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THE CRIME OF WAR February 27, 2012

Posted by wmmbb in Peace.
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The War in Afghan began on October 7, 2001. The war continues as does the occupation by foreign troops, who prop up what is described as the government of the country.

Need it be asked why we are still part of this venture, when for example the Dutch have ceased their involvement. How has violence and atrocity added to the well being of the Afghans, or our well being? So why are we still in Afghanistan, other that to support the American overlords, who on the evidence for the killing are losing?

The clearest reasons are the assumptions about war and a world order constructed from violence. So it is relevant to consider these underpinnings of violence. Camillo “Mac” Bica observes in Truthout:

To those struggling to survive the next improvised explosive device or suicide bomber, war’s negative effects are pervasive and cumulative. Everyday living in a war zone is a netherworld of horror and insanity in which respect for life and for the dignity of humankind loses all meaning. Life amid the violence, death, horror, trauma, anxiety and fatigue of war erodes moral being, undoes character, and reduces decent men and women to savages capable of incredible cruelty that would never have been possible before their having been victimized by and sacrificed to war.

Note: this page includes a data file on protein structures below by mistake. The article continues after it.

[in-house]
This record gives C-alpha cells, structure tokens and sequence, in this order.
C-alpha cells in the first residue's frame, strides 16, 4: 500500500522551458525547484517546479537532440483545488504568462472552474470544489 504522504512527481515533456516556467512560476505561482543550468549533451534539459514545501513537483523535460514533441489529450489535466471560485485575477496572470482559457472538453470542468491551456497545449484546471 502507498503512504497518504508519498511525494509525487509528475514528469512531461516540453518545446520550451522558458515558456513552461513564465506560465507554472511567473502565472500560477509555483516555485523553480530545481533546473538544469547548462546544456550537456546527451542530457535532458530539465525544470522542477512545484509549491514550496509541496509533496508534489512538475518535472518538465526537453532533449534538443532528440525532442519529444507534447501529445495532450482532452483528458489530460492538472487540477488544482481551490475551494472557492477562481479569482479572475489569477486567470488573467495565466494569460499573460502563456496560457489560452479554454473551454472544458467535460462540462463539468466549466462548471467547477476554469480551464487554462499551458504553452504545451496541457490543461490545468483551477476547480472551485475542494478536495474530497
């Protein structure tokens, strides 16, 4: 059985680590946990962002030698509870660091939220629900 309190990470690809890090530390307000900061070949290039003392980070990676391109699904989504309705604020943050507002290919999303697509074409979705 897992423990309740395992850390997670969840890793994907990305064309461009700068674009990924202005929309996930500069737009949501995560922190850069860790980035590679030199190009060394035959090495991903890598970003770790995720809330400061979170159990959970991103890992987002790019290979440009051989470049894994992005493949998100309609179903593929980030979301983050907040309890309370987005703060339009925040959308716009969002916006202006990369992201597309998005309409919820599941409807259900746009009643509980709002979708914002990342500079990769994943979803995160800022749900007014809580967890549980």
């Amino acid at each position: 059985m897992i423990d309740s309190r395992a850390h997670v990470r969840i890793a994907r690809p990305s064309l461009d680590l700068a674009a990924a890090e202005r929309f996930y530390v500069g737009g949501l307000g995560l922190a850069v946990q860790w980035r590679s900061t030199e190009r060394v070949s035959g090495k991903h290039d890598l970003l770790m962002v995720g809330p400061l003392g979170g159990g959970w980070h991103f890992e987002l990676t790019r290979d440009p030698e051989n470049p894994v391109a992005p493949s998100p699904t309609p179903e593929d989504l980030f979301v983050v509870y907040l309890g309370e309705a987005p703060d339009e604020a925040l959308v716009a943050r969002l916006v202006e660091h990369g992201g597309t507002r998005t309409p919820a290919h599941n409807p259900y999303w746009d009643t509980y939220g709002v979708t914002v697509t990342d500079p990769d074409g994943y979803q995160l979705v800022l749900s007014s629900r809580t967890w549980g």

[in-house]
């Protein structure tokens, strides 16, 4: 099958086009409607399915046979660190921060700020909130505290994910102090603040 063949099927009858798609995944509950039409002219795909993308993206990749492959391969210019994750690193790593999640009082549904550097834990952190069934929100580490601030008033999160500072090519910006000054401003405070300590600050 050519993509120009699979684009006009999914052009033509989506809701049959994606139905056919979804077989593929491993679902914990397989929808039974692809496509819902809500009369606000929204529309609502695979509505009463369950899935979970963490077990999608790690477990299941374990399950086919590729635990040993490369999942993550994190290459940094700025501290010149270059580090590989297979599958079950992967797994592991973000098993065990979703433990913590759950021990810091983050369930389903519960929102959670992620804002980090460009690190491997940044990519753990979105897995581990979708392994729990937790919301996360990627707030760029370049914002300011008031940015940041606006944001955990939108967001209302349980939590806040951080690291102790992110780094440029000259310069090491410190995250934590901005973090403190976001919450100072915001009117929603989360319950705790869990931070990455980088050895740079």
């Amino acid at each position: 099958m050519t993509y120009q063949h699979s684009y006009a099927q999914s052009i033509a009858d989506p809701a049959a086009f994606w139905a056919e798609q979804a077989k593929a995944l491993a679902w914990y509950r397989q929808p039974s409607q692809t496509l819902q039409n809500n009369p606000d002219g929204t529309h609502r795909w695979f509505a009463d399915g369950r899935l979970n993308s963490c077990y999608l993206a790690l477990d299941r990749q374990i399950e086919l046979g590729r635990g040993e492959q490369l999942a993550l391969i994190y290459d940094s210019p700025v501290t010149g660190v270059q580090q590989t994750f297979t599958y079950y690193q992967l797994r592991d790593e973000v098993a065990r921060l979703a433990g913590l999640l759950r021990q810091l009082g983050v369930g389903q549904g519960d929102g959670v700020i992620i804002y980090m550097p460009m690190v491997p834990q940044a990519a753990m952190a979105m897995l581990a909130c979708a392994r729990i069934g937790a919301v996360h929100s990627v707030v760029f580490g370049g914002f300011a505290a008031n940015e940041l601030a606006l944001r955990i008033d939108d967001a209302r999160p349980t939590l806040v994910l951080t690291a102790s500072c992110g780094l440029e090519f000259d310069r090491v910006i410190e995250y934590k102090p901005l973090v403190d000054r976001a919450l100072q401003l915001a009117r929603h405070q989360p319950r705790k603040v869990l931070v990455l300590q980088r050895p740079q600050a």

As evidenced by the appalling events in Haditha and Baghdad, and so many others – including the recent atrocity committed when several Marines urinated on the lifeless bodies of Taliban fighters – warriors are dehumanized and desensitized to death and destruction. Judgments of right and wrong – morality – quickly become irrelevant, and cruelty and brutality become a primal response to an overwhelming threat of annihilation. Consequently, atrocities in such an environment are not isolated, aberrant occurrences prosecuted by a few deviant individuals. Rather, they are commonplace, intrinsic to the nature and the reality of war, the inevitable consequence of enduring prolonged, life-threatening and morally untenable conditions, what psychologist Robert Jay Lifton describes as “atrocity-producing situations.”

As George Orwell noted those who promote wars, do not directly participate in their horrors, and in the US nor do their children.

David Swanson in a long speech to a audience of like-mind expounds on the case that war is a moral hell:

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